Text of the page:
Students Bring Punk Rock To Arrowhead


Slush performs their new album ‘Frog Water’ in Appleton Wisconsin.

Amanda Stahl, Reporter

Punk rock quickly took over the hippie era of the previous decade and transformed the next youthful generation with a sound that was powerful, quick, and animalistic. It wasn’t just the next thing in music, it was a cultural shock wave with an impact that would be felt throughout the world in the 1970’s. Slush, a local punk rock band in Hartland Wisconsin, took the age old genre and brought it back to the spotlight with their newly released album “Frog Water” which was released May 28th, 2017.

Consisting of vocalist Zack Moncrieff, bassist Stone Laporte, guitarist/keyboardist/producer Jack Wiebusch, and drummer Daniel Palmeter; the newly released album has some additional personnel as well: violinist Jack Gessel, and Jack Bohnsack on trumpet. The album “Frog Water” can be found on ‘,’ and is described to be extremely experimental according to band member Wiebusch. Wiebusch shares,

“We put in a lot of effort to make the album Frog Water.  It has actual tonal singing for one. It also shows a much more serious and softer side to our songwriting, something that I imagine will develop further with time. Putting the whole  album together had many many challenges, but obviously nothing that we couldn’t solve. Our inspiration I believe is that we genuinely just love writing music. In the future we plan to become much more experimental with our sounds then what we have showed for this album.”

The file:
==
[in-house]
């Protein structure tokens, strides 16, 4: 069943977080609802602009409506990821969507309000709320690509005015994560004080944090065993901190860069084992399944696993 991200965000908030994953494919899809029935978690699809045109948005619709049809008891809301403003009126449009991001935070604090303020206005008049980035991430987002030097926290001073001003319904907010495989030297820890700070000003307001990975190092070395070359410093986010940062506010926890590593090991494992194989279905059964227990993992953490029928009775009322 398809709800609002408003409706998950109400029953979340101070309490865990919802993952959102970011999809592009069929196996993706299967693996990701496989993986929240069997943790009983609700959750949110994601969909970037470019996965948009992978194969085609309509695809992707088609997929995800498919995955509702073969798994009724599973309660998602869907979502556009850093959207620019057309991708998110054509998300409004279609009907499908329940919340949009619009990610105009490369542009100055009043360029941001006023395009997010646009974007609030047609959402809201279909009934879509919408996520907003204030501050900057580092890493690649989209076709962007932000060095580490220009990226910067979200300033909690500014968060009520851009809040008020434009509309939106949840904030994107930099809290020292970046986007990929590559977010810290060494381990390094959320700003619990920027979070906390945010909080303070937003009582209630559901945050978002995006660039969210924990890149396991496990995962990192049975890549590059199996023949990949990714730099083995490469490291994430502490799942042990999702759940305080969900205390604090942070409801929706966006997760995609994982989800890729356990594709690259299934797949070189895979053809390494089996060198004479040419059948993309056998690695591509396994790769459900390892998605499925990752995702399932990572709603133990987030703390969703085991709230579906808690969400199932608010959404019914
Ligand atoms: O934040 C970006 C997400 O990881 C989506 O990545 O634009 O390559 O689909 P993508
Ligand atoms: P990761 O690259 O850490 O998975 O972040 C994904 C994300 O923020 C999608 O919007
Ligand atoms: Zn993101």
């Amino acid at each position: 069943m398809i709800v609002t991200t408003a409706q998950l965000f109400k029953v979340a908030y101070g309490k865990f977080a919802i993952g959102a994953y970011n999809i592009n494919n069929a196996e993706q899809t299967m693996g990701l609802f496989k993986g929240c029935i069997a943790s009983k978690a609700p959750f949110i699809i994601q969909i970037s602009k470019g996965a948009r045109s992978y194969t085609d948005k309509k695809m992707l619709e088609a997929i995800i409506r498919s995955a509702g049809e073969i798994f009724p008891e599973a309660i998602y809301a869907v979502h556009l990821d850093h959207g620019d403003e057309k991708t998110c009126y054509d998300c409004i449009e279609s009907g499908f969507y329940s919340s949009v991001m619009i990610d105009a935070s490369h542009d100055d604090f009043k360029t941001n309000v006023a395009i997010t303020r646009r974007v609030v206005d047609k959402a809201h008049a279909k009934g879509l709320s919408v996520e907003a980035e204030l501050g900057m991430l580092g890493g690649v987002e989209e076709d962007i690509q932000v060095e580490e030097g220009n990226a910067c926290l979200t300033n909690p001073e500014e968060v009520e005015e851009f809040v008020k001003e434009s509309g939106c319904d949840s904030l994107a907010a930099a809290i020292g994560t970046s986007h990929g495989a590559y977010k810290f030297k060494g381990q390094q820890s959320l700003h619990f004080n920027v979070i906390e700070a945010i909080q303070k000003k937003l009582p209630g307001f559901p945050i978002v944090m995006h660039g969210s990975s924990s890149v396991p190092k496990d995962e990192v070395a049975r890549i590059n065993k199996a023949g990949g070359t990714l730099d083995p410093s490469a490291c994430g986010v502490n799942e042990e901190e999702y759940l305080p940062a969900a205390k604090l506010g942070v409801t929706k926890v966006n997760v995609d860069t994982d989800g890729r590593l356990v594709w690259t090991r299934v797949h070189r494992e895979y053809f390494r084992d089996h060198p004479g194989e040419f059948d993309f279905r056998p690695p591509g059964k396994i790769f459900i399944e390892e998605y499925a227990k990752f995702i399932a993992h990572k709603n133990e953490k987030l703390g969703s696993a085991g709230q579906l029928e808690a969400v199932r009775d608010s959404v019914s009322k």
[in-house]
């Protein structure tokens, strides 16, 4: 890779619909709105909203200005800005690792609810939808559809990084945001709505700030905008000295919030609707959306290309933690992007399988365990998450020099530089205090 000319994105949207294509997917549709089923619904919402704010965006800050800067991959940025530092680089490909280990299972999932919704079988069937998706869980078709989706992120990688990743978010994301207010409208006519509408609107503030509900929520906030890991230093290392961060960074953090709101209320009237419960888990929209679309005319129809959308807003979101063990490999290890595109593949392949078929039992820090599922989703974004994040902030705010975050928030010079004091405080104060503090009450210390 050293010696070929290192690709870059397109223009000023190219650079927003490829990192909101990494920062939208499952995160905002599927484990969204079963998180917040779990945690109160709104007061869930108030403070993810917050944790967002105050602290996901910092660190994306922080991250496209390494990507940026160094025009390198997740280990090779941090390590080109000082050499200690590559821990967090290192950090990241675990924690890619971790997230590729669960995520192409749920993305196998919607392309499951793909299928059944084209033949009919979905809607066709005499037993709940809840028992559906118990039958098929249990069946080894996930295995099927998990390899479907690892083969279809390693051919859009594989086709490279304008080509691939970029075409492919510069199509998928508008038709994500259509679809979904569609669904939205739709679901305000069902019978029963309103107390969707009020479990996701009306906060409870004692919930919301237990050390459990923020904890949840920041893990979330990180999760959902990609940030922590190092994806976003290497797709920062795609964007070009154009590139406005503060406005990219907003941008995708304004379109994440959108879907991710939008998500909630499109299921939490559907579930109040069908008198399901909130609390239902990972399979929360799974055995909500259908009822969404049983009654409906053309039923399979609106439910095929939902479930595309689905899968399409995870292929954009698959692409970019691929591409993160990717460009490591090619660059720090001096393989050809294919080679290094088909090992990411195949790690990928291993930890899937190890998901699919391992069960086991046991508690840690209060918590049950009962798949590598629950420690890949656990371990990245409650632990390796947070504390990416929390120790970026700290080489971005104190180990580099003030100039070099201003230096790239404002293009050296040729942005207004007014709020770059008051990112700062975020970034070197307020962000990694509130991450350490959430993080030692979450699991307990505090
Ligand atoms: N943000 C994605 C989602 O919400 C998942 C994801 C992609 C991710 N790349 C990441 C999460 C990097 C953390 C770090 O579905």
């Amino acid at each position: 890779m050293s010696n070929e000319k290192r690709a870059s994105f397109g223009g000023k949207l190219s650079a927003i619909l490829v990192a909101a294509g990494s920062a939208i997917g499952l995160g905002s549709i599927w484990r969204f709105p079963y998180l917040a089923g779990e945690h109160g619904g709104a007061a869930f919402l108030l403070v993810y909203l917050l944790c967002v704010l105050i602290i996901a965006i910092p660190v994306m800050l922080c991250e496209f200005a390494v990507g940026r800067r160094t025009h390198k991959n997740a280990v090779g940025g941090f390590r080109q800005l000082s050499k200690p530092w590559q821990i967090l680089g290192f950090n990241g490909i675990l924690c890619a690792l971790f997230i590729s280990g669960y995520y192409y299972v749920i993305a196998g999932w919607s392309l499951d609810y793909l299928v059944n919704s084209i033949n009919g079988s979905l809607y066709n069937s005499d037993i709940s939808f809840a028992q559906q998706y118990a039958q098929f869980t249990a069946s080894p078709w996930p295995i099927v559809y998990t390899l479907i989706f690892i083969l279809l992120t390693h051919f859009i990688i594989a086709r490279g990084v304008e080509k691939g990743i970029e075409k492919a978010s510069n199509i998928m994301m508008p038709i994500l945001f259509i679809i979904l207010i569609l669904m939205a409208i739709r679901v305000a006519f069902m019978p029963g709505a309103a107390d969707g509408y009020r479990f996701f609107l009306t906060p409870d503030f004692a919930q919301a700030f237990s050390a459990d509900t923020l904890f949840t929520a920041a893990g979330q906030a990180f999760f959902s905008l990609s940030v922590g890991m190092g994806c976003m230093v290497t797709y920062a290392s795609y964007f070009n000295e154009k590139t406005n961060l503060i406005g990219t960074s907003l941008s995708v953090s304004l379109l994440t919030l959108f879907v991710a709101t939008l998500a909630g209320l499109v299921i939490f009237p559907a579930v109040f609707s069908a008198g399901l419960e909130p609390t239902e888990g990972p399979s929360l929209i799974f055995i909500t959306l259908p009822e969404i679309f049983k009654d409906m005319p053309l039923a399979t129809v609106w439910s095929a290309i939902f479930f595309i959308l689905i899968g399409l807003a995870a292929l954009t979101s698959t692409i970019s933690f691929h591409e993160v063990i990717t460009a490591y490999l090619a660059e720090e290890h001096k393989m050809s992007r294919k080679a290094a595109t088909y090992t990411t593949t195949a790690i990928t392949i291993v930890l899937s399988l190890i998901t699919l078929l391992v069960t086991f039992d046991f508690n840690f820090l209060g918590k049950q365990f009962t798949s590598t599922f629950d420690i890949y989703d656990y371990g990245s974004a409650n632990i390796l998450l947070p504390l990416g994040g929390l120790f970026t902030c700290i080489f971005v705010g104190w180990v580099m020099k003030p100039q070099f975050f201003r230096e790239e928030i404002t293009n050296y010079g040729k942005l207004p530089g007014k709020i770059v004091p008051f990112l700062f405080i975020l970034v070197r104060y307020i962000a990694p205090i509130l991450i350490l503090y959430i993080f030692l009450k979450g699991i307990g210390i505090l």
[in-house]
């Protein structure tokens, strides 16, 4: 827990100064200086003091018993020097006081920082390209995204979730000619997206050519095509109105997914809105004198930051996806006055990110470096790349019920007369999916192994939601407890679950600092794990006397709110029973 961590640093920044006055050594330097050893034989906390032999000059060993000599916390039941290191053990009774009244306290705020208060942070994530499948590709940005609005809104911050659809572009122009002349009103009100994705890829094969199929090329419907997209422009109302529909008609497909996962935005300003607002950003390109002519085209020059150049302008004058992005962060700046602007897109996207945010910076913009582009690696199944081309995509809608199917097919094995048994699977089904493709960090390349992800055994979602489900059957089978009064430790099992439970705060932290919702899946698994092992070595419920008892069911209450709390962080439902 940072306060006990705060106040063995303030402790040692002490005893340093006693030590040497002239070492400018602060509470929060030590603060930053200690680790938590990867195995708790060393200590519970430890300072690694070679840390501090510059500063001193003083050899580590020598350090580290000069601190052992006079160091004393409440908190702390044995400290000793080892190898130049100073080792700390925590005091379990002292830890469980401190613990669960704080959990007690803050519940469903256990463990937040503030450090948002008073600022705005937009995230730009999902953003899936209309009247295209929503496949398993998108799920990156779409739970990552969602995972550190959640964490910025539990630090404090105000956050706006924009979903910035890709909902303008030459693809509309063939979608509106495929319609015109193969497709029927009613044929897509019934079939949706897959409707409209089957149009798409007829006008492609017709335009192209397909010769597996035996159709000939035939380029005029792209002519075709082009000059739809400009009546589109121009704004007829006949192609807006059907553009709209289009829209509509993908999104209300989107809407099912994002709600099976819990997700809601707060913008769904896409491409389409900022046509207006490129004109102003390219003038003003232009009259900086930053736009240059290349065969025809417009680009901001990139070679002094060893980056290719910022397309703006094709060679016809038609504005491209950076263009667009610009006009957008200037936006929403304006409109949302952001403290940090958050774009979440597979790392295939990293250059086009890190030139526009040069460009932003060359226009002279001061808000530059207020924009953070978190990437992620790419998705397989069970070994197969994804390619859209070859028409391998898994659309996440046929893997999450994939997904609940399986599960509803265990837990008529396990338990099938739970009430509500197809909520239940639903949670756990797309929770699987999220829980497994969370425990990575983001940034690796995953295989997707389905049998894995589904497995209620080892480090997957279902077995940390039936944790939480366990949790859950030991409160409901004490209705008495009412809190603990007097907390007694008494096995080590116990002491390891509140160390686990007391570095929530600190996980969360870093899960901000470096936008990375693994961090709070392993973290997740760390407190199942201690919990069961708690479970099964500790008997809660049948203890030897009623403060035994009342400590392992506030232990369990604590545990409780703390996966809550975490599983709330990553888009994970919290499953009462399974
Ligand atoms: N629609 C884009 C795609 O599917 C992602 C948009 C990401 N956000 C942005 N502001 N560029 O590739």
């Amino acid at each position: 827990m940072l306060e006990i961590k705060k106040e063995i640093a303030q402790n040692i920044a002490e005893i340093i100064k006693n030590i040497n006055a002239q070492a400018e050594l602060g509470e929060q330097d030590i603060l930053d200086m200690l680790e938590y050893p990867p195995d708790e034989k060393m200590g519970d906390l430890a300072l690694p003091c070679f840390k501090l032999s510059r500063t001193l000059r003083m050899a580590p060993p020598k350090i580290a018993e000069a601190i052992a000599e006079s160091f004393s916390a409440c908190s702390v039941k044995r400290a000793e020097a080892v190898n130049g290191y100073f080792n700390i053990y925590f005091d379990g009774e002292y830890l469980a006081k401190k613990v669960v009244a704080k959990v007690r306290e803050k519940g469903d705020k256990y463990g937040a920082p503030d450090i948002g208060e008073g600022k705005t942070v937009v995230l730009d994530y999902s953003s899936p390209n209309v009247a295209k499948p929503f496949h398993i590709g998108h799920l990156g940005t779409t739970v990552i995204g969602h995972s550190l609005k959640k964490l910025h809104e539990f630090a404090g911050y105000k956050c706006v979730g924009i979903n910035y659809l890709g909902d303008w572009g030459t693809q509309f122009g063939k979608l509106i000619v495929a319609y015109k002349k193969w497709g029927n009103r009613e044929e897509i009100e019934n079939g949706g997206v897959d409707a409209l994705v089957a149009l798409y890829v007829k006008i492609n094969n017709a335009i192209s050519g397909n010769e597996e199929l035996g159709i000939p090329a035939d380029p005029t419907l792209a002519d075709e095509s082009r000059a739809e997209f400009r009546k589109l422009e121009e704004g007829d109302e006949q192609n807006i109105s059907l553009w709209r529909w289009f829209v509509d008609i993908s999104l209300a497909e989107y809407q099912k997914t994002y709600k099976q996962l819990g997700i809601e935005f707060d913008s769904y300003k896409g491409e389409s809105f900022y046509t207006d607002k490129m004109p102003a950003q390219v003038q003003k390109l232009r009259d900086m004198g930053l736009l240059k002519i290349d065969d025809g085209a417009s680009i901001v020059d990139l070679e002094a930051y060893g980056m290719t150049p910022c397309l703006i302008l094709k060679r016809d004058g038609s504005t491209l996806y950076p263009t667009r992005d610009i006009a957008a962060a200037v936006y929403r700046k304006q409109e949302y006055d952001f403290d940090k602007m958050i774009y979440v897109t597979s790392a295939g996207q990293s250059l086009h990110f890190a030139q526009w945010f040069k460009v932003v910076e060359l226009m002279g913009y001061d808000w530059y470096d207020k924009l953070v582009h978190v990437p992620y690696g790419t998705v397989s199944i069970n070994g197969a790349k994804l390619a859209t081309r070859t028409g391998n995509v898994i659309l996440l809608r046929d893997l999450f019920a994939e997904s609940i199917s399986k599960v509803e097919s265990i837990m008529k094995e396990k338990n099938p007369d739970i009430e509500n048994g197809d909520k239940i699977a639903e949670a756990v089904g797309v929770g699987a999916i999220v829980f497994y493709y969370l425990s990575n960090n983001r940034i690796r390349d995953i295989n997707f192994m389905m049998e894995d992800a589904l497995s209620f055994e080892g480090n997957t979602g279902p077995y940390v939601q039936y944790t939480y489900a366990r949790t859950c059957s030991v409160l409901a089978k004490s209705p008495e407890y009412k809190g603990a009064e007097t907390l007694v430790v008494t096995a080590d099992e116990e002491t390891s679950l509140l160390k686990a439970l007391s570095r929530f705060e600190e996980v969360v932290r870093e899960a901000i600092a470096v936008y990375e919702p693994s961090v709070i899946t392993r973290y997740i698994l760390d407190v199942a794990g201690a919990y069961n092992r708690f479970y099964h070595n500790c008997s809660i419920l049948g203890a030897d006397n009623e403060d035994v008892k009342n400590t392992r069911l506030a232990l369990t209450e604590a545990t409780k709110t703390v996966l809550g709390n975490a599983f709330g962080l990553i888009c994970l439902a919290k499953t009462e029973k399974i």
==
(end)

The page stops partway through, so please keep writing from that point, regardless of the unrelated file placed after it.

“Frog Water, on top of being the most coherent album Slush has put out, spans over several genres. For the first time we explored post-rock, indie rock, and surf rock. The last four tracks also fade together into one mutant composition. I couldn’t tell you where we’re going musically. Likely it’ll be more in the direction of indie or psychedelic rock. We were inspired, musically, by many many different influences. Frog Water basically pulls from all of them, which is why genre-wise it’s such a mixed bag. But we were inspired to start the album shortly after we played our first gig, when we saw there was a scene and a possible audience for our music.” Paulmeter says.

Throughout the mid-days of June Slush has become known to much of Wisconsin, along with a few other states throughout the midwest. Slush’s tour made their way to Rock & Roll Land in Green Bay Wisconsin, the Rad Pad in Appleton Wisconsin, and Rockford Iowa in what is called the Disaster House and The Hole. Allowing individuals to discover and enjoy the music they wanted to hear.

“Each show had varying numbers of audience members. We learned that it doesn’t matter if it’s just one person watching, you gotta play your heart out either way. We learned about the dynamic of DIY venues and how people always like to help out other musicians in this community/scene. We played in many environments: a record store, the basement of a tattoo parlor and an anarchist punk house in the worst area of Rockford, but where ever we played we were welcomed with open arms. Seeing people mosh and dance to something we created was a very meaningful experience to me and probably all of the boys.” Moncrieff says.